nikita khrushchev

For anyone alive and of an age to remember it, the 1950s and 1960s brought with them a strange new reality. I can’t say that I fully understood it all at that time, but I remember our school having a “Fallout Shelter.” They were also called a “Bomb Shelter” in some places, and the purpose was to protect the population from exposure to the fallout from a nuclear explosion. I suppose that if I had understood more about what these were, I might have been scared, but I just remember thinking it a strange idea, and highly unlikely. It did occur to me that if a bomb to explode, it would be unlikely that we would all have time to get to the school for protection.

Apparently, President John F. Kennedy, agreed with me on that thought, because, when he was speaking on civil defense on October 6, 1961, he advised American families to build bomb shelters to protect them from atomic fallout in the event of a nuclear exchange with the Soviet Union. We were, after all, in the middle of the Cold War, and neither side really knew if the other side would decide that they needed to start that latest, deadly type of war with the other side. Looking back, many people aren’t sure that a home-made bomb shelter would really be able to protect the occupants from the fallout of an atomic bomb. No one can really say for sure that the government-built shelters in schools and churches could either, in retrospect.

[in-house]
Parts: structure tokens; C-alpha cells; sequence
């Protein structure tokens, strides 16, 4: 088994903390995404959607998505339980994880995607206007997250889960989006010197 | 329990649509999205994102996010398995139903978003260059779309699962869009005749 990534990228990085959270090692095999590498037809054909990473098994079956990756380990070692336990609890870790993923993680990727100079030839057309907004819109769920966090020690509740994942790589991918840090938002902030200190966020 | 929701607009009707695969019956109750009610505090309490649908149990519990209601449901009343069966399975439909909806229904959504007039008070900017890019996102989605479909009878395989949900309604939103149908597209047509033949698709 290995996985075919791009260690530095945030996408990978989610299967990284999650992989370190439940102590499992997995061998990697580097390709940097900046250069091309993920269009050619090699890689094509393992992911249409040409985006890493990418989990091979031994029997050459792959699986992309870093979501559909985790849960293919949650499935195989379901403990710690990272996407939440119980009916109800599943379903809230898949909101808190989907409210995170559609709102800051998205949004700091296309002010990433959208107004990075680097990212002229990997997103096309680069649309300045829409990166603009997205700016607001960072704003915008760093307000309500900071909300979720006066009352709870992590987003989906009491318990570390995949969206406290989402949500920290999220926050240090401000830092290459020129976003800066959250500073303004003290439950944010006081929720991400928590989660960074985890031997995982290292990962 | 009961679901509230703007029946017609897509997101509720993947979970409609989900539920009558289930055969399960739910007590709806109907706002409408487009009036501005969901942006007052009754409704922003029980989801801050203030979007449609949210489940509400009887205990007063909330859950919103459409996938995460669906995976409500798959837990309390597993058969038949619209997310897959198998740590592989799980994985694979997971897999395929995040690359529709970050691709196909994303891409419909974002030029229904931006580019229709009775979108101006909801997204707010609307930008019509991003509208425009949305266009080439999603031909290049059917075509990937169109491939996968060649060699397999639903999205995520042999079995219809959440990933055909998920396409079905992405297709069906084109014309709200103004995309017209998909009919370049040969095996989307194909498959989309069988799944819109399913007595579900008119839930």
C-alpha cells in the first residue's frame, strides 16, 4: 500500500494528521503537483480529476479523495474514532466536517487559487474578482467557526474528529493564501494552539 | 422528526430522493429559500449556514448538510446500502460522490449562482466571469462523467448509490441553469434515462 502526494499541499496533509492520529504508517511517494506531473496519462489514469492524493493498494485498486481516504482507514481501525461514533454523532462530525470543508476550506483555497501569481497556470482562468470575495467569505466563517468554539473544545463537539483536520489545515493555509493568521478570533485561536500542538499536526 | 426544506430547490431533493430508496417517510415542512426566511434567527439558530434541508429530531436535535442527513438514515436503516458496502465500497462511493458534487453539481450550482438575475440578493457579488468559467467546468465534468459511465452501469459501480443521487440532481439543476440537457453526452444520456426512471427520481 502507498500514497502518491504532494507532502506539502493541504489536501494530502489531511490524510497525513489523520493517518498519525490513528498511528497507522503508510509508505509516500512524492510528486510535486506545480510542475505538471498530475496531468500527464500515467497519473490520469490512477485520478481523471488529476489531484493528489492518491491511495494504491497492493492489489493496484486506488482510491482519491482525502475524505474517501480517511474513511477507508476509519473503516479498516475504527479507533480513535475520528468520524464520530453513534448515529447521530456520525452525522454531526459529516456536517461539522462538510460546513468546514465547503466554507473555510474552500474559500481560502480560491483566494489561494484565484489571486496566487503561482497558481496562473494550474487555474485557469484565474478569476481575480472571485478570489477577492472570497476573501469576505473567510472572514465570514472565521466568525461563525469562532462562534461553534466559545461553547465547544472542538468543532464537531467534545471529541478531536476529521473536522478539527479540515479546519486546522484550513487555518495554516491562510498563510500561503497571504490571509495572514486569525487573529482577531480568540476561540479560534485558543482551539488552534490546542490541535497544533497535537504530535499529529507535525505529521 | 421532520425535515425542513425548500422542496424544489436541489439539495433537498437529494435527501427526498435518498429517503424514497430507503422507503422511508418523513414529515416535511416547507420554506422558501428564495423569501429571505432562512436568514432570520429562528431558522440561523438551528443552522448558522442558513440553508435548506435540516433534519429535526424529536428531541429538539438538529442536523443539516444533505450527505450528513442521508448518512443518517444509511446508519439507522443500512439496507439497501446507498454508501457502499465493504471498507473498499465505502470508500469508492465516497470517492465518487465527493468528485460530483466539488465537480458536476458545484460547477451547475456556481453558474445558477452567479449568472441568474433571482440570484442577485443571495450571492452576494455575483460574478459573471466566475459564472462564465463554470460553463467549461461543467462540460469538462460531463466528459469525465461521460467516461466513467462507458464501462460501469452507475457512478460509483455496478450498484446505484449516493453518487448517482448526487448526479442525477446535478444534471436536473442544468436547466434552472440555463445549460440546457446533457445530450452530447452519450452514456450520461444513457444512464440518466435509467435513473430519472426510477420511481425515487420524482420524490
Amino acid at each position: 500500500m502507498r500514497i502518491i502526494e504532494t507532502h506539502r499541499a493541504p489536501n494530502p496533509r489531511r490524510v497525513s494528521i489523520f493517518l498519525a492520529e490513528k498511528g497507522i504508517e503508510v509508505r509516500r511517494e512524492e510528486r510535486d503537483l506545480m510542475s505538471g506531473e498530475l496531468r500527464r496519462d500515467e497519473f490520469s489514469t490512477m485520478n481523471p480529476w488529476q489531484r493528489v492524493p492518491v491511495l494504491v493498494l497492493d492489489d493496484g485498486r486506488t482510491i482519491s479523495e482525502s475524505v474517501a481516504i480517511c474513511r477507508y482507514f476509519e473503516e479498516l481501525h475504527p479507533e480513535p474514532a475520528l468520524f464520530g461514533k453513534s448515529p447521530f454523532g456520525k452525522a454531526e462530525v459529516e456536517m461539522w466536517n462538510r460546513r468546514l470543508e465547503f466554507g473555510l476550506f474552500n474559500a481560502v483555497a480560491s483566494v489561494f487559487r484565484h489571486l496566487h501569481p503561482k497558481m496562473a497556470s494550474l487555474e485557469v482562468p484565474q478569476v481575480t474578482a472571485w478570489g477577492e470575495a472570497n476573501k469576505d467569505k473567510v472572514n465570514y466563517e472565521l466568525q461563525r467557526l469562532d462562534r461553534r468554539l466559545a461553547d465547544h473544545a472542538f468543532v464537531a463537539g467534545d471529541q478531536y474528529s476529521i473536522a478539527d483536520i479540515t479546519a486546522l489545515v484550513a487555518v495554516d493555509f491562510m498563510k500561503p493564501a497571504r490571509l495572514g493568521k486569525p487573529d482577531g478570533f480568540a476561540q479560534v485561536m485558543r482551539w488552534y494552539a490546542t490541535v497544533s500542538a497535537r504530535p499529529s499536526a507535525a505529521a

Still, prudent minds assumed that something needed to be done. Kennedy also assured the public that the United States civil defense program would soon begin providing such protection for every American. What seemed like science fiction, became a grim possibility just one year later, when true to Kennedy’s concerns, the world hovered on the brink of full-scale nuclear war when the Cuban Missile Crisis erupted over placement of nuclear missiles in Cuba by the USSR. Of course, panic ensues. The crisis lasted for 13 days, but some Americans prepared for nuclear war by buying up canned goods and completing last-minute work on their backyard bomb shelters. In the end, of course, it all ended without. After several days of tense negotiations, Kennedy and Khrushchev reached an agreement. Publicly, the Soviets would dismantle their offensive weapons in Cuba and return them to the Soviet Union, subject to United Nations verification, in exchange for a US public declaration and agreement to avoid invading Cuba again. The Kennedy administration had been publicly embarrassed by the failed Bay of Pigs Invasion in April 1961, which had been launched under President John F Kennedy by CIA-trained forces of Cuban exiles. Afterward, former President Dwight Eisenhower told Kennedy that “the failure of the Bay of Pigs will embolden the Soviets to do something that they would otherwise not do.” He was right, but for now, disaster was averted.

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